Kids: One, due in April

Current annual household income: $30,000

Projected future income (with Dave's starting salary as a social worker, and if Jen gets a full-time teaching job): $100,000 (evenly split)

Debts: $40,000 for Jen's master's degree ($13,000 Canada Student Loan at prime plus 2.5 per cent; $27,000 student line of credit from a bank at 5 per cent); $40,000 estimated for Dave's four-year social work degree

Current rent: $1,200 a month

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Savings: Jen has $2,000 and Dave has $1,500 in RRSPs


Financial expert Kelley Keehn says:

Jen and Dave, this is a complex question that I can't possibly answer in a short space. So I'll give you a couple of key pointers, then focus on the core issue that you need to resolve.

First, you need to hire a fee-only financial planner. There's nothing wrong with an investment adviser, but the focus often leans toward "investing" your windfall. A fee-only certified financial planner will cost you $500 to $1,500, depending on how much depth he or she goes into, but it's worth the investment. A CFP will give you a clear plan of what to do with your inheritance now, set you on a path of home ownership and figure out how to get your debts paid down.

Second, when you receive your inheritance, I highly recommend you lock it up for six months in a term deposit at your bank and take a cooling-off period before you spend or allocate a dime. I've seen far too many recipients of a windfall blow it in record time.

Most importantly, Dave, you have to get on the same financial page as Jen.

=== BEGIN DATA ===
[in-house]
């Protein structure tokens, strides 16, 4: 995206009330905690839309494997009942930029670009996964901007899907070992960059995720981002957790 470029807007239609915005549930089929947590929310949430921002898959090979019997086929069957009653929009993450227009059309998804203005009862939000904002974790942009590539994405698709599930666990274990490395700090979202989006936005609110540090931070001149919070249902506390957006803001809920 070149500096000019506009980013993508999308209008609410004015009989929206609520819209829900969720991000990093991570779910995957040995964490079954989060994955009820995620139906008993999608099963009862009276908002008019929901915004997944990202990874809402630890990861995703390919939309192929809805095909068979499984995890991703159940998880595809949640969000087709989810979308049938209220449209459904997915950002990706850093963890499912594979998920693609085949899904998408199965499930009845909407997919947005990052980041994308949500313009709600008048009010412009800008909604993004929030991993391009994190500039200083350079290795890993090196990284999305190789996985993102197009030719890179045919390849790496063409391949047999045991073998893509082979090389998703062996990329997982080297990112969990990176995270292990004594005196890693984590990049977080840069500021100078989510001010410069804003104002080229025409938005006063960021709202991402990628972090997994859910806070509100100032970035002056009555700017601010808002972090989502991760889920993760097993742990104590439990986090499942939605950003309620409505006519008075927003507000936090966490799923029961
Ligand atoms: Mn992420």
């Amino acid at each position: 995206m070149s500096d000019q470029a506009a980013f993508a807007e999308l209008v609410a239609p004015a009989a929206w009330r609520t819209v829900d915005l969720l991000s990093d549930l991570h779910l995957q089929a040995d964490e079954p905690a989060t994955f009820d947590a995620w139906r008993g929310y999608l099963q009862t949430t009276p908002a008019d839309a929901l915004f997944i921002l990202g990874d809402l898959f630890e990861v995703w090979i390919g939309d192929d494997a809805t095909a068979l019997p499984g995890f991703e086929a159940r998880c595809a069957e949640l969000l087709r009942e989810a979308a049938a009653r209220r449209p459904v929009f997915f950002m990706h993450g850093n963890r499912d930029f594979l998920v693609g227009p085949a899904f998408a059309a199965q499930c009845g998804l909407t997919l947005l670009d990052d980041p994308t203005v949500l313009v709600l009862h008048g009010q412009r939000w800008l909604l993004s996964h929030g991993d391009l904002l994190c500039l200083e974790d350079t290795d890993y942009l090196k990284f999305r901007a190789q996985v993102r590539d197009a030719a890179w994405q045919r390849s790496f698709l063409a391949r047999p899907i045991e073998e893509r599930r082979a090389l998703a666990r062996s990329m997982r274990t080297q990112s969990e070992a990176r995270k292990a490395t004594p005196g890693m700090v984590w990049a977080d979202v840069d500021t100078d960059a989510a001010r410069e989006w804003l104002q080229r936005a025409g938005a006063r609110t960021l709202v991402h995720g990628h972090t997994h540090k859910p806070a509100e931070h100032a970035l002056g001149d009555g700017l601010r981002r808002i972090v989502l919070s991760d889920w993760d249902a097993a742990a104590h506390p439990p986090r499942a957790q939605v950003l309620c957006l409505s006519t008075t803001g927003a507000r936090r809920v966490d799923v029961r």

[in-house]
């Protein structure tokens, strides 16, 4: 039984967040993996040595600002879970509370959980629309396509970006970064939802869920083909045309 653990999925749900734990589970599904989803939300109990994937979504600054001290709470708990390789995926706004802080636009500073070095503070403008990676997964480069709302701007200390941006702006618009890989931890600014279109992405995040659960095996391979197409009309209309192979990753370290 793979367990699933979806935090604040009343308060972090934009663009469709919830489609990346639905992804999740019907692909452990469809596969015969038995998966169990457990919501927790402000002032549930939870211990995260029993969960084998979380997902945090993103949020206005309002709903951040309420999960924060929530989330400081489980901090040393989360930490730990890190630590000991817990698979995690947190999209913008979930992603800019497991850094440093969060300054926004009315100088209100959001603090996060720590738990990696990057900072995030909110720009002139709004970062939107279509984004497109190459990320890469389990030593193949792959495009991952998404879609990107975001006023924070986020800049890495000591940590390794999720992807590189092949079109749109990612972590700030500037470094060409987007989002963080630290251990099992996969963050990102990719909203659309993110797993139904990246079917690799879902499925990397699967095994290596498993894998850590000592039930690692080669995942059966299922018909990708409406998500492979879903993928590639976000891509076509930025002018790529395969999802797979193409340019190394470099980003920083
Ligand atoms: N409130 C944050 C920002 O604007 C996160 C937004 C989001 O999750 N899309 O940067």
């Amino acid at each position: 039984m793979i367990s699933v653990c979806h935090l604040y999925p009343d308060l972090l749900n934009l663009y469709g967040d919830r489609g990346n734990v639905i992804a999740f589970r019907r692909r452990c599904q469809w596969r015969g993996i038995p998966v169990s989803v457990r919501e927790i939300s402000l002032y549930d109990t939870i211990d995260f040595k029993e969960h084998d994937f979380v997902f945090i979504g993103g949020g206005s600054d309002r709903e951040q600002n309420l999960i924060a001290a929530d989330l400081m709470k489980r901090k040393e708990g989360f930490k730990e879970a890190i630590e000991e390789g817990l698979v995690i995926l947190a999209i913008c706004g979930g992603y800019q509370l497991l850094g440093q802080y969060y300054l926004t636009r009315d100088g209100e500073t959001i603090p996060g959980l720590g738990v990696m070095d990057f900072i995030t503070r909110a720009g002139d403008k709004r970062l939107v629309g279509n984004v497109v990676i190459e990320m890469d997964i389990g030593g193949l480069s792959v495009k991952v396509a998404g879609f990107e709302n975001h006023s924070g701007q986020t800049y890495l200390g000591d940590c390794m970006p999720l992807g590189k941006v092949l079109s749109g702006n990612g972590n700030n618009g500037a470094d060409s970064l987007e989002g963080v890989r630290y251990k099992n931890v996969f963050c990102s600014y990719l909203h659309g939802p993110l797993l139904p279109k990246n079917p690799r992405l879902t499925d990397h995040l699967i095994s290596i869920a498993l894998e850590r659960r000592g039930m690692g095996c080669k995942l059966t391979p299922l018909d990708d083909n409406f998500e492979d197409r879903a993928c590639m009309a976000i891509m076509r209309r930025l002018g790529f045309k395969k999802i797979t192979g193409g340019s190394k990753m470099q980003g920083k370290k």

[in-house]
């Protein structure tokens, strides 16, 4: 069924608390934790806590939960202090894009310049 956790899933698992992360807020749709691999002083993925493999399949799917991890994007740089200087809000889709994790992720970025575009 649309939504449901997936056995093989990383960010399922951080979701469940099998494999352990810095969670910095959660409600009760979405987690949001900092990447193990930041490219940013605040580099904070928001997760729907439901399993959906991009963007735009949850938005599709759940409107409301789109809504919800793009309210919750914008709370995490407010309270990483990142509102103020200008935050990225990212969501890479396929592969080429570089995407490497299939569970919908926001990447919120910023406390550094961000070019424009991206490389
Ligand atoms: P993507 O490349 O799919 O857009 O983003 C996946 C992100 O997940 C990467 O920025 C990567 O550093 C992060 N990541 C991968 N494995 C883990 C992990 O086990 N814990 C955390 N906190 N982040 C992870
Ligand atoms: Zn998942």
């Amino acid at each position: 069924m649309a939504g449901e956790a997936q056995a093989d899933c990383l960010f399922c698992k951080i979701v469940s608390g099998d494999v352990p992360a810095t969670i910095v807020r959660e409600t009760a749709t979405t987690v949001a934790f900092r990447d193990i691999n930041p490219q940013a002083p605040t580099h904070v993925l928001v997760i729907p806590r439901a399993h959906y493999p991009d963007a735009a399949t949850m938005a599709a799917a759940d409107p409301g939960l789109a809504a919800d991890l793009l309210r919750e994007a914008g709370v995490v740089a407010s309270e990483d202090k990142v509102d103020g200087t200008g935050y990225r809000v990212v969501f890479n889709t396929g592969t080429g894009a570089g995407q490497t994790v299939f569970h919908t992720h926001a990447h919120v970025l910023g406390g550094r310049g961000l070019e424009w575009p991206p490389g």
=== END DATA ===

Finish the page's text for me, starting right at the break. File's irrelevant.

It's often said that we choose friends that are like us and spouses that are quite the opposite - especially, I'd argue, when it comes to money. That may be why money disagreements are the No. 1 cause of divorce. Certainly, resentment over money is a recipe for a very unhappy marriage. So, Dave, you need to participate. And you need to work on this together.

Plan a financial date night immediately and start to discuss your financial roles. Dave, you can start doing research on the basics of finance and you'll need to agree to take some of the reins from Jen. And Jen, you'll have to be patient as Dave gets up to speed. Agree to meet at least every two weeks, to check in on cash-flow and debt repayment, and once a month to discuss macro issues such as goal planning, research, investing and any changes to your overall strategies. Dave, I also want you to take charge of at least one thing on Jen's financial plate as a start; compiling the bills each month or set up interview appointments with CFPs. Although these may be baby steps, they'll create a sound financial foundation. Plus, Dave, I'm sure you want to foster open dialogue for your new child and create an environment of positive financial habits that you didn't experience with your own family.

Kelley Keehn is the host of W Network's Burn My Mortgage (

Cash Clash is now on Facebook.